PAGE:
February 1, 2008

5 Min Read
Screening Lumps and Foreign Particles from Sugar

The facility’s Vibroscreen screeners separate sugar lumps (right) from grains.

The New York, Susquehanna, and Western Railway (NYSW) transports a variety of commodities to its bulk transfer facilities located in the heart of the metropolitan New York market and in upstate New York. One of these NYSW units is Susquehanna Bulk Systems, a food-grade bulk-transfer facility in Sparta, NJ. SBS Sparta specializes in transferring dry-bulk granular sugars from covered hopper railcars into bulk trailers that carry the materials to their final destinations. In the last five years, SBS Sparta has transferred more than 430 million lb of sugar, according to Craig Hemsworth, office manager at the facility.

Two 60-in.-diam Kason Vibroscreen screeners are used to load trucks with sugar at the
SBS Sparta facility.

Inside a 5000-sq-ft building that holds two railcars, sugar is transferred using one or both of two parallel auger systems. To start the transfer process, a bootjack is elevated until it comes in contact with the bottom of the railcar to be unloaded. Then sugar drops through the sealed opening in the bottom of the railcar and into an under-track auger, which moves the material into a vertical auger. This auger moves the sugar up into an overhead horizontal auger above the truck into which the material will be loaded.

Each of the high-capacity discharge Vibroscreen units can screen up to 72,000 lb/hr, allowing trucks to be rapidly loaded with sugar.

Overhead horizontal augers move sugar into the two Vibroscreen screeners in the facility.

One step remains before the sugar can be fed into the truck. “Sugar tends to lump up, so our customers require the sugar to be sifted to screen out the lumps,” Hemsworth explains.

To remove lumps from granular sugar, the overhead auger feeds the material into a 60-in.-diam, three mesh Vibroscreen circular vibratory screener from Kason Corp., Millburn, NJ. An unbalanced-weight gyratory motor mounted directly beneath the screening chamber produces both vertical and horizontal vibration of the device’s spring-mounted screening deck. The vertical vibration causes sugar particles to pass through apertures in the screen at high rates, while the horizontal vibration moves sugar lumps across the screen in controlled pathways until they exit through a spout at the periphery of the screen and drop into a tailings bin to be discarded.

Besides removing lumps, the process screens foreign objects mixed in with the sugar. “If there’s a rock or other debris in the sugar, the screener will remove it,” Hemsworth says.

At the SBS Sparta facility, sugar is transferred from railcars to bulk trailers that carry the materials to their final destinations.

SBS Sparta receives dry-bulk granular sugars in
covered hopper railcars.

After exiting the screener, sugar passes through a rare earth magnet, which removes any metal filings that might be in the material. The screener and magnet are critical control points in SBS’s HACCP program. These points must be identified and maintained as required by the American Institute of Bakers.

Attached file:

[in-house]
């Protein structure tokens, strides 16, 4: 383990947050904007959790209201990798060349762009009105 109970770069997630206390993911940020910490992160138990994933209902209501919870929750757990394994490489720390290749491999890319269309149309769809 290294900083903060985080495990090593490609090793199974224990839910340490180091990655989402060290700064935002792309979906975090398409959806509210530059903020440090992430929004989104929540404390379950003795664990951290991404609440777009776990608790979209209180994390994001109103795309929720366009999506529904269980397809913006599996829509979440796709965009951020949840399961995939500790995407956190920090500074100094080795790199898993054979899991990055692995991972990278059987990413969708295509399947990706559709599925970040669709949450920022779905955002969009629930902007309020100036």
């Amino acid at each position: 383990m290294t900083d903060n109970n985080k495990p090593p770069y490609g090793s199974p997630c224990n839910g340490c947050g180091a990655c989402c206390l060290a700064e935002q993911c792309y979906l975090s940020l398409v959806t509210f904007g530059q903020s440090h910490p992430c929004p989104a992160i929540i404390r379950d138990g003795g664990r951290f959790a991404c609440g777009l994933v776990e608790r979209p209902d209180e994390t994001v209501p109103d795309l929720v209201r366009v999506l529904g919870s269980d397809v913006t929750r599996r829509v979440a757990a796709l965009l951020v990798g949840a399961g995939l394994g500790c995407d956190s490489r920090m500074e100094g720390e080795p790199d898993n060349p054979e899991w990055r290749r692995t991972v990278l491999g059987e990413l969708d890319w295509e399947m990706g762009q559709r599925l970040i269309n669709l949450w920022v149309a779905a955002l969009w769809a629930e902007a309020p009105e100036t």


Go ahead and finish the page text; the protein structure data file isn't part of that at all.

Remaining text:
The truck rests on a scale under the screener, which sits on two steel beams about 15 ft above the floor of the enclosed loading bay. On-size material ejected through the screener’s bottom discharge port passes through the magnet below the port and drops into the truck. Oversized material exiting the screener’s upper discharge port passes through a 4-in.-diam chute and drops into a tailings bin.

The SBS Sparta facility was designed to accommodate two parallel systems for moving sugar, allowing simultaneous loading of two trucks and continued operation if one system goes down, according to John Fenton, vice president of marketing and sales for NYSW.

In the facility’s early years, however, only one of the systems was functional. To make the second system operational, the new owners of the company installed a second 60-in.-diam Vibroscreen screener with a three-mesh screen. Like the first screener, the second was purchased through Cino Equipment, a Kason representative in Berkeley Heights, NJ. “Since our first Kason sifter was problem-free, we purchased another,” Hemsworth says.

Subsequently, one customer requested finer screening, so the company replaced one of the three-mesh screens with a six-mesh screen. This system discharges into trucks parked on a 240,000-lb scale in the loading bay.

Oversized material falls through a 4-in.-diam chute and drops into a tailings bin.

Hemsworth says the facility typically screens about 250,000 lb of sugar a day, “but we’ve done up to 20 loads a day—almost a million pounds—using both sifters.”

Each of the high-capacity Vibroscreen units can screen up to 72,000 lb/hr. The rate at which material passes through the screeners depends in part on the last time they were cleaned. In conformance with GMP requirements, SBS cleans the screeners with steam and hot water either once a week or after a load. Personnel inspect the screeners after every loading operation to see if immediate cleaning is required. All material contact surfaces are made of Type 304 stainless steel.

Other than cleaning, the screeners require no regular maintenance. As for repairs, Hemsworth says they have been limited to single instances of replacing the springs and redoing the motor windings on the older of the two units. “After 15 years, I guess you have to expect something to eventually wear out,” he says.

For more information, contact Kason Corp. at 973-467-8140 or [email protected], or visit www.kason.com.

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